In the fall of 2020, Facebook detailed a rare cybercrime campaign out of China that wasn’t focused on disinformation or stealing account data. These hackers stole Facebook user credentials to gain access to their victims’ accounts for a completely different purpose. The hacker group that came to be known as SilentFade looked to promote diet pills, sexual health products, and fake designer handbags, shoes, and sunglasses.
Once the Facebook user’s account was compromised, attackers would use the victim’s payment method to purchase malicious ads, and ultimately stole $4 million from victims during their crime spree. Facebook initially detected the attacks late in 2018, and after an investigation, filed a civil suit against a firm, ILikeAd Media International Company Ltd., and two Chinese nationals that allegedly developed the malware and ran the attacks.
“We first discovered SilentFade in December 2018 when a suspicious traffic spike across a number of Facebook end points indicated a possible malware-based account compromise attack for ad fraud,” Facebook malware researcher Sanchit Karve said on a Conference Call with Reporters. “SilentFade would steal Facebook credentials and cookies from various browser credential stores. Accounts that had access to a linked payment method would then be used to run ads on Facebook.”
Despite only a short run of a few months, Facebook said the hackers managed to purchase more than $4 million worth of ads. A Facebook investigation later found the group and its malware may have been operational since 2016.
“All successful malware campaigns require a medium for proliferation,” according to a paper regarding the scam authored by Facebook security engineer Sanchit Karve and security analyst Jennifer Urgilez. “Most of these threats simply used social networks to spread and did not depend on them for monetisation. However, a new group has appeared on the cybercrime scene whose sole objective is to target users of social networking services for ad fraud, sales of counterfeit goods, pharmaceutical pills, and fraudulent product reviews,” the pair warned.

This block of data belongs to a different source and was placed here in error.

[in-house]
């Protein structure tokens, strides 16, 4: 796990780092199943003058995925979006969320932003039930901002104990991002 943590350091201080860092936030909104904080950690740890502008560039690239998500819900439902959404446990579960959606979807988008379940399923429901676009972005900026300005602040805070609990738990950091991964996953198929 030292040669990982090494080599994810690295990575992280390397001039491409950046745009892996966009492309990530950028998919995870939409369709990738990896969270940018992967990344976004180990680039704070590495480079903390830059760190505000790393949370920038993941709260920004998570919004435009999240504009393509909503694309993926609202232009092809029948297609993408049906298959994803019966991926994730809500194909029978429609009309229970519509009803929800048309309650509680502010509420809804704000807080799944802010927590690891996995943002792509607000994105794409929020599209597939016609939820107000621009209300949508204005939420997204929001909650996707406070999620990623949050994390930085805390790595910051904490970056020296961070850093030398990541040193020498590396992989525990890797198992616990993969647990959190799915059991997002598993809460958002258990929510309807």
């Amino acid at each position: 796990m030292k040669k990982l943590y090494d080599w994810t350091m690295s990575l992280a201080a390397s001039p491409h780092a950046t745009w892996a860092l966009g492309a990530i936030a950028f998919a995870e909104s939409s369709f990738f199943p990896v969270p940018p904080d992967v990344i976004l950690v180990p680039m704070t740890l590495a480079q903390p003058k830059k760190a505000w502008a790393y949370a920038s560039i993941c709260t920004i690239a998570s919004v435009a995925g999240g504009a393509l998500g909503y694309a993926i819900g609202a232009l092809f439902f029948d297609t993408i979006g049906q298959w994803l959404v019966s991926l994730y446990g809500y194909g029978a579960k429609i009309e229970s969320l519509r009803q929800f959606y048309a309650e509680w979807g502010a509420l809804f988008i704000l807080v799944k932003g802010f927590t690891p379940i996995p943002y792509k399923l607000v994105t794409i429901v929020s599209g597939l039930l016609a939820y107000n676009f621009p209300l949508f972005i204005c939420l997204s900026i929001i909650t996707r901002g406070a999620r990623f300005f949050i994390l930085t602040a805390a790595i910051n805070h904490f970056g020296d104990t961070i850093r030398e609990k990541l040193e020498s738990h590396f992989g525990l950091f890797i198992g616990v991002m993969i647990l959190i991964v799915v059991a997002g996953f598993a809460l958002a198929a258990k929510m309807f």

The attackers couldn’t access complete credit card numbers or payment account details from Facebook. Still, once they compromised an account, they could use the payment method Facebook had on file to buy ads. Facebook eventually had to reimburse victims to the tune of $4 million.
SilentFade was generally distributed in a bundle with pirated copies of name-brand software. Once downloaded, the malware would look for special Facebook cookies in the victim’s web browser. These cookies are valuable to hackers because they hold “session tokens” generated after a user logs in with their username, password, and any two-factor authentication inputs.
Attackers even set up their systems to appear to be in the same region that the victim was in whenever they generated their session token. This way, Facebook would believe that the activity was just a normal login from the user and not suspicious activity.
Ad fraud is becoming a bigger problem on social media platforms, but it was surprising to see this kind of compromise happen on Facebook. Given the depth of access hackers achieved, victims and Facebook were lucky that the cost of damages weren’t exponentially higher.
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